Cains Pickles, Inc.
A $50 million per year pickle manufacturer in Massachusetts with the number one retail brand in New England and a foodservice business. Acquired two years earlier by Gedney Pickles out of Minnesota, the business was losing money rapidly and was threatening to take Gedney down with it.
Gedney announced a plant closing scheduled for 60 days out. However, it hoped to preserve the Cains retail brand and move it to Minnesota. Conducting a liquidation would leave them significantly short of their secured debt, and with a ten-year lease obligation on a brand new distribution facility. Without the employees, who were sure to start looking for jobs, the business was worthless. Furthermore, it was time for the farmers to plant the cucumbers that supplied the plant, but they didn’t want to make that huge investment for fear that the manufacturing plant would not be open to purchase the cucumbers.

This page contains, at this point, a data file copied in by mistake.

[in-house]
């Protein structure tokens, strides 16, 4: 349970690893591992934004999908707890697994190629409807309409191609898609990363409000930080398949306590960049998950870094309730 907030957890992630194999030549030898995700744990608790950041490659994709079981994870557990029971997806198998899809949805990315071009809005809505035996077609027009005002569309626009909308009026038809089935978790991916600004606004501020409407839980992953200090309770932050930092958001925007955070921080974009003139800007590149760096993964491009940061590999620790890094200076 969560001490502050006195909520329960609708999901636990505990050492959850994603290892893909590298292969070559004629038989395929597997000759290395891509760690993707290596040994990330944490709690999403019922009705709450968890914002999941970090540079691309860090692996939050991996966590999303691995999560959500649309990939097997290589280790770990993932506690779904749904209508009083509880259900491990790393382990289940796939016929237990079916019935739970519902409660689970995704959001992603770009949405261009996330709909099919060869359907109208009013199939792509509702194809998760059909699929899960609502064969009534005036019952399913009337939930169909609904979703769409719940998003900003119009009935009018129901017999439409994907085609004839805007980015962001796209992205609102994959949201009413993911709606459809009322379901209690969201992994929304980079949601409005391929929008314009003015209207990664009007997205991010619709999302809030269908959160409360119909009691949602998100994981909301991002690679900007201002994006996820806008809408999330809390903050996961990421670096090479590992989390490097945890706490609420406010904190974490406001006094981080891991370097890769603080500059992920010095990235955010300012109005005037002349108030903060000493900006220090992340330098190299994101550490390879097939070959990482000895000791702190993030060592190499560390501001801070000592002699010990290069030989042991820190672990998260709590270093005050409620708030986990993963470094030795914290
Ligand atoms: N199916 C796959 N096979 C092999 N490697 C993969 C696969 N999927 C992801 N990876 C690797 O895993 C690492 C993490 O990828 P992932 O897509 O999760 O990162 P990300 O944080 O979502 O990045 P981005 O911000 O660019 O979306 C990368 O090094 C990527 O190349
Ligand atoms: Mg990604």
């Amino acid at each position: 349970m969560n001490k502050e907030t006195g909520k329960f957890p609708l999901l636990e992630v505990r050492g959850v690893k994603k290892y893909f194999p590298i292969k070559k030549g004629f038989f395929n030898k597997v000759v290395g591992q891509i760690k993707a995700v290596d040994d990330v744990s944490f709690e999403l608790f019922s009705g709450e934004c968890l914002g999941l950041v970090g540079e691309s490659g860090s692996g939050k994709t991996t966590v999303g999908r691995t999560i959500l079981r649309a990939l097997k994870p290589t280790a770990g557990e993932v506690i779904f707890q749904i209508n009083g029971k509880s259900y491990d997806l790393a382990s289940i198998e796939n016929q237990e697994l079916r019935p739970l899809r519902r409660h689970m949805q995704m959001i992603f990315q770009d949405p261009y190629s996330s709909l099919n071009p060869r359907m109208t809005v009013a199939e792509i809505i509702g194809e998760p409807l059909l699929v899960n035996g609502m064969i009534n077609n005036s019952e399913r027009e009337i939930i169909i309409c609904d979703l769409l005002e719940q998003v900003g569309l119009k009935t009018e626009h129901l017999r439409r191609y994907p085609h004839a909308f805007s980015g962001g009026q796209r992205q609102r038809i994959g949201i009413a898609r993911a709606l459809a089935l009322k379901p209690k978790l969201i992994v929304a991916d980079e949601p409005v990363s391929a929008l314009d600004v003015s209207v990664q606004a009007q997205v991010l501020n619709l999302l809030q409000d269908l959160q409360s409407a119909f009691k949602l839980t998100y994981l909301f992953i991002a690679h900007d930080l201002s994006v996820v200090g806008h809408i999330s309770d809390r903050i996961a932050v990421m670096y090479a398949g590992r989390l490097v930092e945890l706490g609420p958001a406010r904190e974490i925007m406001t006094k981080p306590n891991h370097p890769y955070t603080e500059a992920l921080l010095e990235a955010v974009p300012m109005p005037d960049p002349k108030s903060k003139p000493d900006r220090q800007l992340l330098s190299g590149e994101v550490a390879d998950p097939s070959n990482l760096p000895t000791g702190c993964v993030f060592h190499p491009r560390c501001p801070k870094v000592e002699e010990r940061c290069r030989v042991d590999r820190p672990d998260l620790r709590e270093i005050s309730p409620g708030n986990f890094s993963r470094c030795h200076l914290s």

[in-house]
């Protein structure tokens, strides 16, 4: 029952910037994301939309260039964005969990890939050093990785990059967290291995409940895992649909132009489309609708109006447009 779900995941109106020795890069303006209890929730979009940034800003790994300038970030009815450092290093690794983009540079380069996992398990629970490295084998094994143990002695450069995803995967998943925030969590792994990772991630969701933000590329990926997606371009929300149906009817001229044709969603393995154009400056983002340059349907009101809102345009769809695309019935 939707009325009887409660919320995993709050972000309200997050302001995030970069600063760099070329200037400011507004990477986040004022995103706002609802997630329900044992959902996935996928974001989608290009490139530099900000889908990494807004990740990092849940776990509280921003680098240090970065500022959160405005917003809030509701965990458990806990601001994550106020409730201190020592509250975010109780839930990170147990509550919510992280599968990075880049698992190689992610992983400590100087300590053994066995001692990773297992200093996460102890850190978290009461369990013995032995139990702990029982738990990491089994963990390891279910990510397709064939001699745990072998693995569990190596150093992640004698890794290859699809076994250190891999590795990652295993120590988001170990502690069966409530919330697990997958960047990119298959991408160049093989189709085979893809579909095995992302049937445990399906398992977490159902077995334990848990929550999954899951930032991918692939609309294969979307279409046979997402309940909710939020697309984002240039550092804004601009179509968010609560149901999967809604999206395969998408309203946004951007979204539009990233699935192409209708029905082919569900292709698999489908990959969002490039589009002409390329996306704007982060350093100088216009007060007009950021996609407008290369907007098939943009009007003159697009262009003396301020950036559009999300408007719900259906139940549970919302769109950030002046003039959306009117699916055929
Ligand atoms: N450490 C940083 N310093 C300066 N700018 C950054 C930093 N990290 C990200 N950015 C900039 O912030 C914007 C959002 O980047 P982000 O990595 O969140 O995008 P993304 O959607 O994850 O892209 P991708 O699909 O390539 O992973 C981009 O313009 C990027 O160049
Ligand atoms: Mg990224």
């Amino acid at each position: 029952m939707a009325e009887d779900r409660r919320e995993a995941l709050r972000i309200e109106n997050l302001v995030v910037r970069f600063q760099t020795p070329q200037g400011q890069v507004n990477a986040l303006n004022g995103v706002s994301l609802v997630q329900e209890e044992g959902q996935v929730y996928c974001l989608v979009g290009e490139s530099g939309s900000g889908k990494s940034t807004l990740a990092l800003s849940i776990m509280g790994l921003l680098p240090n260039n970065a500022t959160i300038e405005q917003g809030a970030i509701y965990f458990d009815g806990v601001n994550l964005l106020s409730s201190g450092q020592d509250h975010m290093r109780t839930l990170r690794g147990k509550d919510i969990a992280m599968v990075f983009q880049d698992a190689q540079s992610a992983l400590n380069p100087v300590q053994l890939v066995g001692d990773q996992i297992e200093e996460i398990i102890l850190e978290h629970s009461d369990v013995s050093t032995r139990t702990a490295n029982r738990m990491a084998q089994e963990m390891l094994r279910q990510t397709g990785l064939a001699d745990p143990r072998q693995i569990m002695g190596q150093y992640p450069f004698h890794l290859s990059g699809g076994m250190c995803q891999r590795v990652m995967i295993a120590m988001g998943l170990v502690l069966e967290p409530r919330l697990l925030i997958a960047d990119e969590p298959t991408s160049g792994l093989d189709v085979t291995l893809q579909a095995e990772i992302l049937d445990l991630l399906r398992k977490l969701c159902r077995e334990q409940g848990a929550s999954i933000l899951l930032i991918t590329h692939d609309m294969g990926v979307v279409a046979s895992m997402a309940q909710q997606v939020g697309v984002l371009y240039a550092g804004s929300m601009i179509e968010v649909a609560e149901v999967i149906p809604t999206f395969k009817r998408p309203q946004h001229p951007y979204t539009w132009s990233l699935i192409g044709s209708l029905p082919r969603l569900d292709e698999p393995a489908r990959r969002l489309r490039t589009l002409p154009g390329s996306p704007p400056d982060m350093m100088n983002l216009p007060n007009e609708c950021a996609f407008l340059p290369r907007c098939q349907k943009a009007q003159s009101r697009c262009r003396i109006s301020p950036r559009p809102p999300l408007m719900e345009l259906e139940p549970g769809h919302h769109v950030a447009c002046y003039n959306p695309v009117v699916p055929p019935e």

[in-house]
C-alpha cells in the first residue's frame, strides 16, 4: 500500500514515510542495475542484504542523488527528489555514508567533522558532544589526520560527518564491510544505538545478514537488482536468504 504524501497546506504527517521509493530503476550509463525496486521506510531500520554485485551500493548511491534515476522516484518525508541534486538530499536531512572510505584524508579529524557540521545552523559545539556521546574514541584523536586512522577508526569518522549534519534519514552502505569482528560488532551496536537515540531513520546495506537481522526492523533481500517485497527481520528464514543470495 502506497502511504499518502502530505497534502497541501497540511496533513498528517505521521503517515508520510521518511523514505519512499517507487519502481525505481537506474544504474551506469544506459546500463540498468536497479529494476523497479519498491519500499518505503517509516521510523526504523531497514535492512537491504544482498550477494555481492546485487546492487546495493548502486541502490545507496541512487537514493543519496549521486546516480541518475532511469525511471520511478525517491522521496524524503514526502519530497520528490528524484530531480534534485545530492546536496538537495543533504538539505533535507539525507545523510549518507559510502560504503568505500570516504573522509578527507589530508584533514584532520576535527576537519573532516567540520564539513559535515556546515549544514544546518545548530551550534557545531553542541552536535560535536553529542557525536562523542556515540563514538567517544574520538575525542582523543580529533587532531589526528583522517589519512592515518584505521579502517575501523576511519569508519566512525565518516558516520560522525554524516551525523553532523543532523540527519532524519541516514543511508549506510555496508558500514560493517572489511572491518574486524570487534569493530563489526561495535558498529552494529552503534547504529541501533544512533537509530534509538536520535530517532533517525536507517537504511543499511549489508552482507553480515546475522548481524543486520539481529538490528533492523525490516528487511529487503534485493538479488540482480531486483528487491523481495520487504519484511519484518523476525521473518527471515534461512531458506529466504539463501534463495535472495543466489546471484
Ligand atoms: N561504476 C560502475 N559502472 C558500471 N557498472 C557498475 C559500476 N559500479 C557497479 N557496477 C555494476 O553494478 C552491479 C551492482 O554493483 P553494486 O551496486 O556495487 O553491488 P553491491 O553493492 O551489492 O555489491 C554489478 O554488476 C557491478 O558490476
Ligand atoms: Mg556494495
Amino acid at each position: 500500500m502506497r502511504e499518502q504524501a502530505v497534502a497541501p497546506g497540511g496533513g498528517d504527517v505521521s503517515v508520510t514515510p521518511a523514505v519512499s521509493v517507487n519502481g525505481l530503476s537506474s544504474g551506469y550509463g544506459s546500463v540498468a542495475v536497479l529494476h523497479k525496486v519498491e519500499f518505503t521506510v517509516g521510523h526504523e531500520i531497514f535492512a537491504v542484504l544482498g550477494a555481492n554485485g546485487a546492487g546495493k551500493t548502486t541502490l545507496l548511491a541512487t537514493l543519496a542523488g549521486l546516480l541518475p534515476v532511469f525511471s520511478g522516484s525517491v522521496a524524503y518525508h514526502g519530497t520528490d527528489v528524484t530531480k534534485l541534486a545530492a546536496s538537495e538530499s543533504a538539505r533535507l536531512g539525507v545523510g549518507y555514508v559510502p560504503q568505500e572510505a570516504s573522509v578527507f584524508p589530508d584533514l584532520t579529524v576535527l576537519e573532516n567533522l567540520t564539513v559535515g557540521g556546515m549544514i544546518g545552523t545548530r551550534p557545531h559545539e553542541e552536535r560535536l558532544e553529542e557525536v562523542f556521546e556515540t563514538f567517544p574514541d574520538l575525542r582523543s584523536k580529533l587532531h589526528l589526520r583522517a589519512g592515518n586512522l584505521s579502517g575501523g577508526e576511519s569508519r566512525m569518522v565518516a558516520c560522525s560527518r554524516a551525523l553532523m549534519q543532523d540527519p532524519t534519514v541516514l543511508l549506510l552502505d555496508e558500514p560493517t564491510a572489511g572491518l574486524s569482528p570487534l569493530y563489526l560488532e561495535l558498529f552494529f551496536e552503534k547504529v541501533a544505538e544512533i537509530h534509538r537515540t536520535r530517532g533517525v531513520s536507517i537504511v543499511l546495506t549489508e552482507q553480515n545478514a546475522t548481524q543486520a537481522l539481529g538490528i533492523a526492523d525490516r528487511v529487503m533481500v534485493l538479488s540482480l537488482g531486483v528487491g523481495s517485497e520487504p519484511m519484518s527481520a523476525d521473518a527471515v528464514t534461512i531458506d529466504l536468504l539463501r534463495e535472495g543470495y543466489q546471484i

Equity Partners was retained and immediately met with two key groups, the cucumber growers, and the plant’s employees. Both groups were asked to have faith that the plant would in fact stay open. Within two weeks, Equity Partners generated two offers to keep the plant open. With offers and deposits in hand, Equity Partners was able to get the growers to plant their cucumber seeds, and convince employees that the plant would stay open. Equity Partners encouraged the growers to take control of their destiny by acquiring the plant.
After several rounds of negotiations with bidders, economic development groups, landlords, and creditors, a transaction closed. The growers, along with a past Cains President, acquired the manufacturing business, plant and foodservice business, and retained all employees. Gedney was able to retain the Cains retail pickle business and moved that production to Minnesota.